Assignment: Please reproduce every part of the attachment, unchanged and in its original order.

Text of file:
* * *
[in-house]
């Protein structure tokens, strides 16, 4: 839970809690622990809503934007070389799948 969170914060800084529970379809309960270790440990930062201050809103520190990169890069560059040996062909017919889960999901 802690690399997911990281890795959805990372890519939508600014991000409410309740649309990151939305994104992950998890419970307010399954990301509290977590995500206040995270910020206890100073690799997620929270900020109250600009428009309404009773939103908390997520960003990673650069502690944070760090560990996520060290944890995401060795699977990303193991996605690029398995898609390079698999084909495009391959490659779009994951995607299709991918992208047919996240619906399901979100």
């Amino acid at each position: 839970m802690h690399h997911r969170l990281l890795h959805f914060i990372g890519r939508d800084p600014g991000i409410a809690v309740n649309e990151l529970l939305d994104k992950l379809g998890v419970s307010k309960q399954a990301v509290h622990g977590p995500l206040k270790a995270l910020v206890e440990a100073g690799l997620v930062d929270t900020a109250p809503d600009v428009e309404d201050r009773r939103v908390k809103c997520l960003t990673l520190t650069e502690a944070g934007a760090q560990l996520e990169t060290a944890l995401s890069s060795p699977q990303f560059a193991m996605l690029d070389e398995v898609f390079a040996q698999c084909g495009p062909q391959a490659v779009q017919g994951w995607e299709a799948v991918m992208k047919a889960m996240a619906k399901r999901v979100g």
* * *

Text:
[in-house]
């Protein structure tokens, strides 16, 4: 839970809690622990809503934007070389799948 969170914060800084529970379809309960270790440990930062201050809103520190990169890069560059040996062909017919889960999901 802690690399997911990281890795959805990372890519939508600014991000409410309740649309990151939305994104992950998890419970307010399954990301509290977590995500206040995270910020206890100073690799997620929270900020109250600009428009309404009773939103908390997520960003990673650069502690944070760090560990996520060290944890995401060795699977990303193991996605690029398995898609390079698999084909495009391959490659779009994951995607299709991918992208047919996240619906399901979100």
């Amino acid at each position: 839970m802690h690399h997911r969170l990281l890795h959805f914060i990372g890519r939508d800084p600014g991000i409410a809690v309740n649309e990151l529970l939305d994104k992950l379809g998890v419970s307010k309960q399954a990301v509290h622990g977590p995500l206040k270790a995270l910020v206890e440990a100073g690799l997620v930062d929270t900020a109250p809503d600009v428009e309404d201050r009773r939103v908390k809103c997520l960003t990673l520190t650069e502690a944070g934007a760090q560990l996520e990169t060290a944890l995401s890069s060795p699977q990303f560059a193991m996605l690029d070389e398995v898609f390079a040996q698999c084909g495009p062909q391959a490659v779009q017919g994951w995607e299709a799948v991918m992208k047919a889960m996240a619906k399901r999901v979100g």